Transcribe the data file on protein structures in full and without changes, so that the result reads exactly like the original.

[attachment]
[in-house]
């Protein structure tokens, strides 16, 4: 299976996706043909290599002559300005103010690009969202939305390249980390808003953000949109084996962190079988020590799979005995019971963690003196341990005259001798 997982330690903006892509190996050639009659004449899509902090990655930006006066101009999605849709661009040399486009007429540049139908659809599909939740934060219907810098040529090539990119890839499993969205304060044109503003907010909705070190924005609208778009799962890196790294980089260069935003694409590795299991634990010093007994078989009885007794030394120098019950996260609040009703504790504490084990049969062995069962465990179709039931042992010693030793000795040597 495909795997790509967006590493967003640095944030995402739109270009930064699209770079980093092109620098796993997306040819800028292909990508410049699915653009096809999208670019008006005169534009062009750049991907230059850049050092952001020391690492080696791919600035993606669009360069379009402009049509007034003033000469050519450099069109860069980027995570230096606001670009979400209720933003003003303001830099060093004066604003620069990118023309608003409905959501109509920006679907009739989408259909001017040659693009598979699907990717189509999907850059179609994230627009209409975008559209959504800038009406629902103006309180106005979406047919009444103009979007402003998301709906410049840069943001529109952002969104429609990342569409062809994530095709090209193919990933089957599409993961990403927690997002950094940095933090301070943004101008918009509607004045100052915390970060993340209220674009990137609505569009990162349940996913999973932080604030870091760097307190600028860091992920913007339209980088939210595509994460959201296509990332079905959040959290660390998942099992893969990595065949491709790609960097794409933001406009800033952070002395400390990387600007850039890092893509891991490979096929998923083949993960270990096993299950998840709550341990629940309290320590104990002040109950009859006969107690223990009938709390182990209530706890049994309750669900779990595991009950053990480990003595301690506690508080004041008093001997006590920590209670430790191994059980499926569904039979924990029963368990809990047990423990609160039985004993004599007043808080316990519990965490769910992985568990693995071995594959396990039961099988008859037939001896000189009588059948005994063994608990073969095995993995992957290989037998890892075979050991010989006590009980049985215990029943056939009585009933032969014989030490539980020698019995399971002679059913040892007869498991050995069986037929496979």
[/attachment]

[in-house]
């Protein structure tokens, strides 16, 4: 299976996706043909290599002559300005103010690009969202939305390249980390808003953000949109084996962190079988020590799979005995019971963690003196341990005259001798 997982330690903006892509190996050639009659004449899509902090990655930006006066101009999605849709661009040399486009007429540049139908659809599909939740934060219907810098040529090539990119890839499993969205304060044109503003907010909705070190924005609208778009799962890196790294980089260069935003694409590795299991634990010093007994078989009885007794030394120098019950996260609040009703504790504490084990049969062995069962465990179709039931042992010693030793000795040597 495909795997790509967006590493967003640095944030995402739109270009930064699209770079980093092109620098796993997306040819800028292909990508410049699915653009096809999208670019008006005169534009062009750049991907230059850049050092952001020391690492080696791919600035993606669009360069379009402009049509007034003033000469050519450099069109860069980027995570230096606001670009979400209720933003003003303001830099060093004066604003620069990118023309608003409905959501109509920006679907009739989408259909001017040659693009598979699907990717189509999907850059179609994230627009209409975008559209959504800038009406629902103006309180106005979406047919009444103009979007402003998301709906410049840069943001529109952002969104429609990342569409062809994530095709090209193919990933089957599409993961990403927690997002950094940095933090301070943004101008918009509607004045100052915390970060993340209220674009990137609505569009990162349940996913999973932080604030870091760097307190600028860091992920913007339209980088939210595509994460959201296509990332079905959040959290660390998942099992893969990595065949491709790609960097794409933001406009800033952070002395400390990387600007850039890092893509891991490979096929998923083949993960270990096993299950998840709550341990629940309290320590104990002040109950009859006969107690223990009938709390182990209530706890049994309750669900779990595991009950053990480990003595301690506690508080004041008093001997006590920590209670430790191994059980499926569904039979924990029963368990809990047990423990609160039985004993004599007043808080316990519990965490769910992985568990693995071995594959396990039961099988008859037939001896000189009588059948005994063994608990073969095995993995992957290989037998890892075979050991010989006590009980049985215990029943056939009585009933032969014989030490539980020698019995399971002679059913040892007869498991050995069986037929496979």